Re: UML and formal languages



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From: Jean Louis Sourrouille (Jean-Louis.Sourrouille@insa-Lyon.fr)
Date: Thu 31 Mar 2005 - 17:30:59 BST


Hi,
In any language, an expression has interpretation(s) (i.e., meaning) in a 
semantic domain.
Generally, formal languages have only one interpretation in the semantic 
domain, which means that everybody understand an expression in the same 
way. Nevertheless, the interpretations can form an equivalence class, e.g., 
a+b+c has several interpretations in C++ such as: (a+b) +c   or   a+(b+c).
In the UML, an expression may have an unknown number of interpretations. As 
a result, the meaning depends on the reader (human, program...).
Unlike formal languages, you should define your interpretation of a UML 
model before any automatic treatment: checks, translation into programming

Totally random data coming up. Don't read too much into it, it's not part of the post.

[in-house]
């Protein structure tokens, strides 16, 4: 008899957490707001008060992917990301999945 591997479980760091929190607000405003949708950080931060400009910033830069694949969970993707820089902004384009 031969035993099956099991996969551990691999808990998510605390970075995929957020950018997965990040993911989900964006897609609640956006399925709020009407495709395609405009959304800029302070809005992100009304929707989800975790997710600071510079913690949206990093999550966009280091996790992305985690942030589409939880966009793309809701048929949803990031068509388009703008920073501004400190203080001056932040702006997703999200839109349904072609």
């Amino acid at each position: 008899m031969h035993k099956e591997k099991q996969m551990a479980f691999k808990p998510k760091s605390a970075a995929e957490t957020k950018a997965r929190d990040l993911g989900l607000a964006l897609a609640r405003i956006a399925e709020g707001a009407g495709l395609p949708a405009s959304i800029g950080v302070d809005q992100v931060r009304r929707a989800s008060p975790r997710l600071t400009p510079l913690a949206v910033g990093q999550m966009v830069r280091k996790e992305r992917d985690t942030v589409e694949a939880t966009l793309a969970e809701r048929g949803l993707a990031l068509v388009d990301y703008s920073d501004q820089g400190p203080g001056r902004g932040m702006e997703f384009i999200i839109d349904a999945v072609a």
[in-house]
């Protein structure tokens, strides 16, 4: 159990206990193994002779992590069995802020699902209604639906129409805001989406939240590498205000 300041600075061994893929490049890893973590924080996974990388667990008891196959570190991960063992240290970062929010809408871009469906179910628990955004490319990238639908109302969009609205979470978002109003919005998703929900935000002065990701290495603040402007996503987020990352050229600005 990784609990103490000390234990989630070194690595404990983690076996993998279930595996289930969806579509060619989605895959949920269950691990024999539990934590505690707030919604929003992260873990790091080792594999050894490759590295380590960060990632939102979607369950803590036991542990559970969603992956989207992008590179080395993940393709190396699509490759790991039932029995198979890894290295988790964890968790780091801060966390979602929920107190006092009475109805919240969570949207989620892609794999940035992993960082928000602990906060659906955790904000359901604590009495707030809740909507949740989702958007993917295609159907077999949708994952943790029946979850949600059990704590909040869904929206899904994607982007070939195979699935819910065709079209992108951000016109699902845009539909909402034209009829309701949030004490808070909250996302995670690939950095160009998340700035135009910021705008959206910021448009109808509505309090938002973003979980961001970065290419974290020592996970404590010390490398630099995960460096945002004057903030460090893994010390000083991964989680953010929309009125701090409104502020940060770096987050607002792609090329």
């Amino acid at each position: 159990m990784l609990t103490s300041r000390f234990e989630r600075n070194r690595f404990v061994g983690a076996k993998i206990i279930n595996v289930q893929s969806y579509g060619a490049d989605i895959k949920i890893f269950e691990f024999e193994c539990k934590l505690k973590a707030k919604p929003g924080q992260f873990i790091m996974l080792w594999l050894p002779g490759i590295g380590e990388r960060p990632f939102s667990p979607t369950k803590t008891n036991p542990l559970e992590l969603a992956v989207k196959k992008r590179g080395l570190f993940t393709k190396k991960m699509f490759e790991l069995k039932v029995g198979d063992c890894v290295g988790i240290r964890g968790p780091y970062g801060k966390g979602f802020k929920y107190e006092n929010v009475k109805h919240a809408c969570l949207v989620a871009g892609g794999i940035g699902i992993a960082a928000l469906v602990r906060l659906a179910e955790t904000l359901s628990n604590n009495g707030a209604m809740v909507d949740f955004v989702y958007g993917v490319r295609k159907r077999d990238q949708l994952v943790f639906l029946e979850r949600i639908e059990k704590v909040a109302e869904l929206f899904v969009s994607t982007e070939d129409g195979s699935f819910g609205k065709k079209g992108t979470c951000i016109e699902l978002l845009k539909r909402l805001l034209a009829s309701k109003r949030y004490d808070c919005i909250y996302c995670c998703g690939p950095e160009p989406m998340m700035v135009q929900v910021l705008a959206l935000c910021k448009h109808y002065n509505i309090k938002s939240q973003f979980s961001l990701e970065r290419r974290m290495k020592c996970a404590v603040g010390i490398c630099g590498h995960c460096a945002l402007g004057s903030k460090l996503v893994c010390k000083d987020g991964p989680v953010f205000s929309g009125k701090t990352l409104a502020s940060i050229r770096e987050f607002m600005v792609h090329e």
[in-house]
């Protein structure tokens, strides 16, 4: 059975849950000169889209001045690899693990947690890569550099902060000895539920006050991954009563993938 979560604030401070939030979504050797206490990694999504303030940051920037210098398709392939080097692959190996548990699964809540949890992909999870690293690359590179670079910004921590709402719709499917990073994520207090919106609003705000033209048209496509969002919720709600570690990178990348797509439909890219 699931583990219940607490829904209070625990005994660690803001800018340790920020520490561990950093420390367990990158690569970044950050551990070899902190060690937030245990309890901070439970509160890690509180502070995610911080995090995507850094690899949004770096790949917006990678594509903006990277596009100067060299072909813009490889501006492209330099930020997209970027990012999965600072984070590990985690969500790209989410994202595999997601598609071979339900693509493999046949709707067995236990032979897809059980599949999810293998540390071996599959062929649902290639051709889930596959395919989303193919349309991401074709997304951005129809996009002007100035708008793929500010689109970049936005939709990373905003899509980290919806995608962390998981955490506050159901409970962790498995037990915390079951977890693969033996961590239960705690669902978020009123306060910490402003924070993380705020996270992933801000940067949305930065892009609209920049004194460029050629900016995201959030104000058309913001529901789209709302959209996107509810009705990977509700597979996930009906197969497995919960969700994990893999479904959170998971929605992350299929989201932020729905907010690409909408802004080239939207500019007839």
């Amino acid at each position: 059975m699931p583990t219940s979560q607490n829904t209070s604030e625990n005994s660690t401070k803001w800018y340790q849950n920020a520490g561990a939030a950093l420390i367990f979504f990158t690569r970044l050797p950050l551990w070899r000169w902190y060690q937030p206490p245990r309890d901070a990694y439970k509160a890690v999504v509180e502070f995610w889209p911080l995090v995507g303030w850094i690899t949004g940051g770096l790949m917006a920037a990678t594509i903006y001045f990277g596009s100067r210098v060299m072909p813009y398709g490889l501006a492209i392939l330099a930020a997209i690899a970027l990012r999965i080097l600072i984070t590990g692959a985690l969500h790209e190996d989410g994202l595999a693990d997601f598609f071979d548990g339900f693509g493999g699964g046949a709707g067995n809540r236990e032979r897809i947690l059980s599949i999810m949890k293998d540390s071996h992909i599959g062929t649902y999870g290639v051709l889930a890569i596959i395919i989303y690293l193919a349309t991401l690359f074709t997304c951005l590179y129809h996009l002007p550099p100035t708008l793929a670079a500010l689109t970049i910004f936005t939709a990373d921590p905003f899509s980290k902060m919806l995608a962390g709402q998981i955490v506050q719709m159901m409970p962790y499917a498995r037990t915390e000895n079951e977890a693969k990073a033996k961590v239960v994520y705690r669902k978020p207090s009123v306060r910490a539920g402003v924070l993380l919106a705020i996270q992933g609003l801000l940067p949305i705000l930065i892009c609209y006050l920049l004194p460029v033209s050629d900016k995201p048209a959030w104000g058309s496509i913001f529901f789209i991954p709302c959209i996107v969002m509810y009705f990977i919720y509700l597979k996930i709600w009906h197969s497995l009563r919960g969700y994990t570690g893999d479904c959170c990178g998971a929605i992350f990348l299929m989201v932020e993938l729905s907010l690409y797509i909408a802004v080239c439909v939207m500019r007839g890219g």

language, etc.
Research groups are working to define a formal semantics for UML.

Regards,
JL

Le 17:31 31/03/2005, vous avez écrit:
>Hi.
>I am a BE student from NUST Pakistan. I am stuying formal methods as a 
>subject. We had a discusison in the class that "is UML a replacement for 
>formal methods?  if not then what is the difference between UML and formal 
>languages, and what benifits can formal languages(liek z and VDm) give 
>that UML cant".
>There were many views so i just wanted to know any coments form anyone 
>about this topic in this group.
>thank you
>
>
>
>
>
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